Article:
European stocks are doing nothing as investors begin a new quarter

LONDON — European stocks hardly moved on Monday morning as investors begin a new quarter in the markets in subdued fashion.

Major bourses are mixed after around an hour of trading, but moves have been small so far, following on from a decent first session of Q2 in Asia, which saw Japan’s Nikkei close 0.46% higher. That rise was aided by a survey showing a rise in confidence from Japan’s big manufacturers.

Japan’s quarterly Tankan survey released by the Japanese central bank showed that business sentiment improved in the sector for the second straight quarter.

The index rose from a reading of +11 to +12, which is the highest since December 2015 for the closely watched economic indicator.

As Mike van Dulken of Accendo Markets wrote in an email to clients a little earlier, Monday’s slight rise for European stocks comes “after a solid start to the new week, month and quarter by Asian bourses, overcoming Friday’s negative US finish. Note Germany’s DAX forecast to outperform its UK counterpart thanks to the EUR turning lower against the USD, in contrast to GBP holding up well, to offer an FX hindrance on the FTSE along with lower metals prices after a bigger back track than expected by China PMI Manufacturing.”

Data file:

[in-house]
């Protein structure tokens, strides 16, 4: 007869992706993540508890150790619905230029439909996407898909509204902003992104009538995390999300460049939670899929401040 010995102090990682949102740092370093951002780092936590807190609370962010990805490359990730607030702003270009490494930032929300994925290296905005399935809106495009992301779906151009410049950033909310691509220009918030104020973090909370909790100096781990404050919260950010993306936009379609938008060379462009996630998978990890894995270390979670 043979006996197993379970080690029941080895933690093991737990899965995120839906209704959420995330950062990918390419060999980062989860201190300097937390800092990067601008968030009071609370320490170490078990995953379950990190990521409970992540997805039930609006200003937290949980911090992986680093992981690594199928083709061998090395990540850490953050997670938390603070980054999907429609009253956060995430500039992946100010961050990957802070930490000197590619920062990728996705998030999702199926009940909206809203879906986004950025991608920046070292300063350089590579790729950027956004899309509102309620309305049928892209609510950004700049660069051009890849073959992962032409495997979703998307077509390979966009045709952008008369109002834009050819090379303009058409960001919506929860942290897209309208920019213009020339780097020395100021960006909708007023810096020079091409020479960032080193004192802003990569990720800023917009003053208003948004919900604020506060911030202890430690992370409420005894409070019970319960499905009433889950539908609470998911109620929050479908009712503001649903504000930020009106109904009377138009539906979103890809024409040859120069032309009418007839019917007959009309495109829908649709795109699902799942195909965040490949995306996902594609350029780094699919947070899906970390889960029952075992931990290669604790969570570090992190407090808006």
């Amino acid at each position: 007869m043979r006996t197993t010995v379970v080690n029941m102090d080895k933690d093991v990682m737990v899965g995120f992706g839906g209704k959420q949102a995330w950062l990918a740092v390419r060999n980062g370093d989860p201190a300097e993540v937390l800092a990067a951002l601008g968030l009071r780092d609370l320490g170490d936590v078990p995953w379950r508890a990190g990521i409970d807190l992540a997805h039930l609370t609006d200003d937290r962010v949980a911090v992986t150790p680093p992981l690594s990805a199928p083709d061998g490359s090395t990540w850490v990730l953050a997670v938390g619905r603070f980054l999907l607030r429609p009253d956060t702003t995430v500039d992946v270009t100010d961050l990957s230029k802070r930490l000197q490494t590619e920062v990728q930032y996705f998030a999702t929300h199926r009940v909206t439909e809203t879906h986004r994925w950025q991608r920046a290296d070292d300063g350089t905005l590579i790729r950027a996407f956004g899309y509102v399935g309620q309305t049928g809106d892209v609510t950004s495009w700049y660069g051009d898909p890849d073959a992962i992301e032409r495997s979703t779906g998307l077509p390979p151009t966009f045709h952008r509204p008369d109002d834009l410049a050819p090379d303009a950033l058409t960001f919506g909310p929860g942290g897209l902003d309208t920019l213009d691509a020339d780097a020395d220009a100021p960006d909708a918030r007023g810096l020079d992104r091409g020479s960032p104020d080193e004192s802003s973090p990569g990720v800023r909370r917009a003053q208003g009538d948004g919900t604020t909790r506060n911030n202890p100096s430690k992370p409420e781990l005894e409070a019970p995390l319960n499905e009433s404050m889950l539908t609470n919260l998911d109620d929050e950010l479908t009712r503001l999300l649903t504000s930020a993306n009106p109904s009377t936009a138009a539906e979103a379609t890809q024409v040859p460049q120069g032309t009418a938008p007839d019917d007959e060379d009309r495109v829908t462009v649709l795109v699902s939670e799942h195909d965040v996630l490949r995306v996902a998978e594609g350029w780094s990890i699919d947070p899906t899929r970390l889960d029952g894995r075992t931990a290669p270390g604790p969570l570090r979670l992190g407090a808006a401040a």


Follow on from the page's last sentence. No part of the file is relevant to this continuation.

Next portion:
In Britain, the FTSE 100 had gained as much as 0.4% in the first few minutes of trading, before dropping, and by 9.05 a.m. BST (4.05 a.m. ET) is almost entirely flat. 

Here is the chart:

One significant move in the UK comes from tech company Imagination Technologies, which on Monday announced that Apple, its biggest customer, will no longer be using its tech.

The news sent Imagination’s share price collapsing. Stock opened down over 60% and has fallen even further as trading got underway in earnest in London. Imagination is listed on the FTSE All-Share index.

Elsewhere in Europe, markets are similarly quiet, with no major bourse moving more than 0.3%, despite the release of the latest PMI surveys from IHS Markit.

Here is the scoreboard:

More from Business Insider UK:

NOW WATCH: A financial planner explains why starting a new job is the best time to negotiate salary

Business Insider Emails & Alerts

Site highlights each day to your inbox.

Follow Business Insider Australia on Facebook, Twitter, LinkedIn, and Instagram.